The only public relations move worse than the league allowing Chris Paul to be traded to the Lakers after a five-month lockout allegedly about “competitive balance” is to have David Stern come in with an iron fist and kill the deal because owners complained.
Well done NBA. Well done indeed.
David Stern and the league painted itself into a corner here by trying to be rational — if we learned one thing from the lockout it is that the NBA owners are not rational.
Stern let Hornets GM Dell Demps try to work out the best deal for his team. After talking to anyone and everyone that called, Demps came up with a three-team deal that would have netted the Hornets Lamar Odom, Luis Scola, Kevin Martin and a draft pick for Paul. That’s not a bad haul — those are guys that can make the team competitive now and be good trade chips going forward as the team will start to rebuild. This was the first move of many in the Hornets rebuilding.
But all some owners saw was Chris Paul going to the Lakers.
We just missed a couple months of the NBA season because Stern was telling us small market owners didn’t want to just keep sending their big stars to big markets like some kind of glorified farm system. “Competitive balance” was the owners’ mantra through this entire labor dispute.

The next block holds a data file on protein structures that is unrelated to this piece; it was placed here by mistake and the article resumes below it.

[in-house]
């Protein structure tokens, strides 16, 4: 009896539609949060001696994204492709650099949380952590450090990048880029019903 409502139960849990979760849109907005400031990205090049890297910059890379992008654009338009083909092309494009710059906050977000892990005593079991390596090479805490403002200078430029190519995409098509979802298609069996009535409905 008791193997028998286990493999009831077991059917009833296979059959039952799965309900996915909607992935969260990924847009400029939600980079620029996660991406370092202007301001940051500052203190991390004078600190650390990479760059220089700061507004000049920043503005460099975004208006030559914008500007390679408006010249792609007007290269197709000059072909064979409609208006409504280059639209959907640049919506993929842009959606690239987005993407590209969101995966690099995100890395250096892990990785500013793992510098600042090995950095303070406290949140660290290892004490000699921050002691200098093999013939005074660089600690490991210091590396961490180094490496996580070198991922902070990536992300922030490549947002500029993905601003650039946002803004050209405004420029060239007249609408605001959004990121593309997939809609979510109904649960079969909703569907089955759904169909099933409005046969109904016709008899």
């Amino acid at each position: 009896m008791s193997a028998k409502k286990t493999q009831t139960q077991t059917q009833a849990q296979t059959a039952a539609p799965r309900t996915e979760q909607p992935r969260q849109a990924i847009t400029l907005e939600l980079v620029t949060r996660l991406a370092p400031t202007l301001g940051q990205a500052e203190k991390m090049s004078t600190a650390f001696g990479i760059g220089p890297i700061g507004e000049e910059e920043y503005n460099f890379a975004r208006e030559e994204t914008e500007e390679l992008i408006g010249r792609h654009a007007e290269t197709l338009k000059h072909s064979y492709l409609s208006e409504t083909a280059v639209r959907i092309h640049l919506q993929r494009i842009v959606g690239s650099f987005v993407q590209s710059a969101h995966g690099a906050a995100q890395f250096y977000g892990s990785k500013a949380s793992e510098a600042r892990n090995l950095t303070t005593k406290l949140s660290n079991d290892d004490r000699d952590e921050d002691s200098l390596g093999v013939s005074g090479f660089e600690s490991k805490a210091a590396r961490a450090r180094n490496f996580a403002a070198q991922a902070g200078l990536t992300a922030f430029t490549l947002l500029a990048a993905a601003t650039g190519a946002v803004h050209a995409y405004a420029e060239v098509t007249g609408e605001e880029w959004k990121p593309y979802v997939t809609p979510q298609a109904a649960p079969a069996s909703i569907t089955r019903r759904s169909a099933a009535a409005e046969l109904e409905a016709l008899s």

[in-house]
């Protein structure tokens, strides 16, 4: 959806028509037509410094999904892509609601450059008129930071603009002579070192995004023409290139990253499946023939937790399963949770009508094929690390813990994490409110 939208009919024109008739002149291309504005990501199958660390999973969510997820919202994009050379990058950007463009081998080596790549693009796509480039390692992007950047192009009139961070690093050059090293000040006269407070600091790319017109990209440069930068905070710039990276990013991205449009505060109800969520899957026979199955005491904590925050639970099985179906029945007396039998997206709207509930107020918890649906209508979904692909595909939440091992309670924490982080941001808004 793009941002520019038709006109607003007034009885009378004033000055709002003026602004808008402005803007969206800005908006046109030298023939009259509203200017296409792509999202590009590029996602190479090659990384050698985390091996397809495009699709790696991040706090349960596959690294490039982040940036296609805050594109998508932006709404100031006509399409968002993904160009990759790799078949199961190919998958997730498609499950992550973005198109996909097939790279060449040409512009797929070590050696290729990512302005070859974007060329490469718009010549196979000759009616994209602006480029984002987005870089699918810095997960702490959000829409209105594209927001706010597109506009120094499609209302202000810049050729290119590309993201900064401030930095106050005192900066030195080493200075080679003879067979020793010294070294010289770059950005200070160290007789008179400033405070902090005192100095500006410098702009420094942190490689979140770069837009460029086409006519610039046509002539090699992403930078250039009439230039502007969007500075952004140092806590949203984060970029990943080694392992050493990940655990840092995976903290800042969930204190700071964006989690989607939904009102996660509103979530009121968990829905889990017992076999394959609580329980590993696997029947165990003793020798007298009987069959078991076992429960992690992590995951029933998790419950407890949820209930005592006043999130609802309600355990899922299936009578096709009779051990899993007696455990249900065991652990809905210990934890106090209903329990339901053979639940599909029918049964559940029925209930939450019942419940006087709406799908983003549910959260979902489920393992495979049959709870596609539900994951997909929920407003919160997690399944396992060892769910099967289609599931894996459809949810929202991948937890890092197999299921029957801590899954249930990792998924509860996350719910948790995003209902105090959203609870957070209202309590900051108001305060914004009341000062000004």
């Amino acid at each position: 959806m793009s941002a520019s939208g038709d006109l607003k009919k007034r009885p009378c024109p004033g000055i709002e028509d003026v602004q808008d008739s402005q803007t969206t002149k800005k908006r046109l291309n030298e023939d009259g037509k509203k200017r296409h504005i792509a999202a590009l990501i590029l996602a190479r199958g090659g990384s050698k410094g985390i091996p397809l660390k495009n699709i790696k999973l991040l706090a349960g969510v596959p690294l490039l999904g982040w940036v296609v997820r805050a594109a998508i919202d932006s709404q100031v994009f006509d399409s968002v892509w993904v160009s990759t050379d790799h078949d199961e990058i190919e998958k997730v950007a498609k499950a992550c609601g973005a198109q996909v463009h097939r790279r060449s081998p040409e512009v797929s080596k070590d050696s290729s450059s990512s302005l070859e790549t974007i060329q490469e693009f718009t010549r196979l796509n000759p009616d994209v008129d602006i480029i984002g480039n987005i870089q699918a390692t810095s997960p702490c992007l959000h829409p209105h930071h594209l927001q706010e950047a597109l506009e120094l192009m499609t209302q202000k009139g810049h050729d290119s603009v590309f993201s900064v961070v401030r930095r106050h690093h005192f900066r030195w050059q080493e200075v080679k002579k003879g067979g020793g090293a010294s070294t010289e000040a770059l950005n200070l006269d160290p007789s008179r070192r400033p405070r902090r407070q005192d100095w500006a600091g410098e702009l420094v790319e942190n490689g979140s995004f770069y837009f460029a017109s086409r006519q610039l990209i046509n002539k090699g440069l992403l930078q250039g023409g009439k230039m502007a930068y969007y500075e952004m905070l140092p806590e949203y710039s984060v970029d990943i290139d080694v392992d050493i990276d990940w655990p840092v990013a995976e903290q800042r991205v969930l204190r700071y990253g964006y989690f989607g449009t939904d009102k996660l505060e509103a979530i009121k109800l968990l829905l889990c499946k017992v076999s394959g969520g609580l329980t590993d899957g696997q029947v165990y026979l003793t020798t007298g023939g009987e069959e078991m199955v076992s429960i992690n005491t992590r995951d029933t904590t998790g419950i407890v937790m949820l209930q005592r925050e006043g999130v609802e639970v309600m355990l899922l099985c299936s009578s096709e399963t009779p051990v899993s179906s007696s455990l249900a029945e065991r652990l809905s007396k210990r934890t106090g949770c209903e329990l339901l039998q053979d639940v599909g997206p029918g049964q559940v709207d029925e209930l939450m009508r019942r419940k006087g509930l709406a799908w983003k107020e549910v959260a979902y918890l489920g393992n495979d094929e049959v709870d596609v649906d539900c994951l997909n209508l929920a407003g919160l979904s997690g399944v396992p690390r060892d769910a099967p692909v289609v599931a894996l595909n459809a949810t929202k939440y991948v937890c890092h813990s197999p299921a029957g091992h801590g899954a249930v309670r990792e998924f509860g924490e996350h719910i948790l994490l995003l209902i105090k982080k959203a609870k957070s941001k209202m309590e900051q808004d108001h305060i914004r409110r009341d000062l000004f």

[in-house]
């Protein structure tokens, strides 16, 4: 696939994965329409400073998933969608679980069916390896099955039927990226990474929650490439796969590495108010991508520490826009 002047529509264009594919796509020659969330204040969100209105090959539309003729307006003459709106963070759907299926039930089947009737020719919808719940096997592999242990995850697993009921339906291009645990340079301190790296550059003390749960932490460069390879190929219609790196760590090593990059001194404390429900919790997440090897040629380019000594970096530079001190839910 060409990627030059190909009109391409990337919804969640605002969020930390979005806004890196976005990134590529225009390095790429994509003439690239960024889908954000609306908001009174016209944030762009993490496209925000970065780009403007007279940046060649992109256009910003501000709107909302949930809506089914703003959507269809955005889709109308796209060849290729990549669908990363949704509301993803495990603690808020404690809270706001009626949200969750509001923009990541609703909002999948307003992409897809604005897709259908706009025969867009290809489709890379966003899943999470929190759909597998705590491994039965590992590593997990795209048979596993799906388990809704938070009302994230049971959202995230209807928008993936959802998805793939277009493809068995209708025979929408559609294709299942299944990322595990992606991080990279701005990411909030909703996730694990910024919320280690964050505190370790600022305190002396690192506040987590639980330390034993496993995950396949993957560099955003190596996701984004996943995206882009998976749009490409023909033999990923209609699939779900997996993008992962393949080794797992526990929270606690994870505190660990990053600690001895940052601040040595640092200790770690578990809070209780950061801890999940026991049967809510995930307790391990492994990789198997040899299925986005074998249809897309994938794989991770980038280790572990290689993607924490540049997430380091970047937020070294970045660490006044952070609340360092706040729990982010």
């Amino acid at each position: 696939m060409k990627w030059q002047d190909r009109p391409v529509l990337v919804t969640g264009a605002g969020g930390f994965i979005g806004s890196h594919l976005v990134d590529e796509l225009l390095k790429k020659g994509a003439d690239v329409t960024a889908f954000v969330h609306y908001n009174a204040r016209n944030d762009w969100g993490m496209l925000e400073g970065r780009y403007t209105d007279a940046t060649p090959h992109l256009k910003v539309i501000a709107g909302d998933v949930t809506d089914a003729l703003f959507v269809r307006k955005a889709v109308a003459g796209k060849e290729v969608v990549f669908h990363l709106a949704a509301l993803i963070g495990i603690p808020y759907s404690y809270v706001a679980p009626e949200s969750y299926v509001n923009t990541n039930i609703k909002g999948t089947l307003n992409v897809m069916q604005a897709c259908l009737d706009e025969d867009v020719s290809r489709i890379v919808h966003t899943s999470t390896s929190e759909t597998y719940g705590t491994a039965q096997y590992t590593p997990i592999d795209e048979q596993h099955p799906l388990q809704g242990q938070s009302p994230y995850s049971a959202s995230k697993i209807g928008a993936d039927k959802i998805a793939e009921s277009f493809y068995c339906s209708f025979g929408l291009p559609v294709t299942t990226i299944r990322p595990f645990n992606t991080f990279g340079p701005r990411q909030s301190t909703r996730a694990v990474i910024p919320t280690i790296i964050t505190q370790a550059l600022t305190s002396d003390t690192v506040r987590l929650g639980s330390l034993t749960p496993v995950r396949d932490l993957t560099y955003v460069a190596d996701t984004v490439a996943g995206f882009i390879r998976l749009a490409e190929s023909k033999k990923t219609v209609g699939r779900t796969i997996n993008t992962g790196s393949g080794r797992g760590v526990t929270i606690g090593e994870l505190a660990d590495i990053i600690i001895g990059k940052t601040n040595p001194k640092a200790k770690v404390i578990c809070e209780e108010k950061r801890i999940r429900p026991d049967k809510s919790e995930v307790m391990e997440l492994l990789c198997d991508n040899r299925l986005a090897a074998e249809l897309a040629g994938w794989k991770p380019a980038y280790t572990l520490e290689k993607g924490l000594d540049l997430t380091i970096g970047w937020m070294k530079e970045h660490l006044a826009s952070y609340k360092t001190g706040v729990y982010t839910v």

Those owners saw the trade as a black eye and pressured the league to kill it.
What they did was make things worse. And made themselves look foolish in the process.
The league denies this is how things went down, with league spokesman Mike Bass saying the owners never discussed it as a group and the decision to kill the trade was made for “basketball reasons.”
Wrong. Demps made the trade he did for basketball reasons. He looked at about 100 trade options teams put before him and selected (and helped create) the one that he thought helped his team the most. He wanted to trade Paul for basketball reasons — he watched what happened to the Nuggets last year and didn’t want that to happen to his team.
But the league killed the deal anyway. Good luck finding a better one. Or any deal for that matter.
And while we’re at it — this Pau Gasol trade was a bad one, but Pau Gasol for Kwame Brown was OK? Really?
“Competitive balance” was always smokescreen, a myth that could not be obtained by any new Collective Bargaining Agreement. No system can save bad owners from themselves. Put simply, smart management wins in the NBA, and by smart management we mean smart drafting to start. You can win and be profitable in a small market, as San Antonio and Oklahoma City have and are proving, as the Memphis Grizzlies showed us last playoffs.
But the biggest stars will always gravitate toward the brightest lights. Los Angeles, New York and Miami have inherent advantages as a destination that Indianapolis cannot match. Small markets can overcome that, if they are managed well. The Hornets were not for years — thanks again Gorge Shinn! — and now Demps has to clean up the mess.
But the league wouldn’t let him do his job. They listened to whiny owners.
Sports Illustrated’s Richard Deitsch said the league looked like it was run by the Keystone Cops tonight. That sounds about right.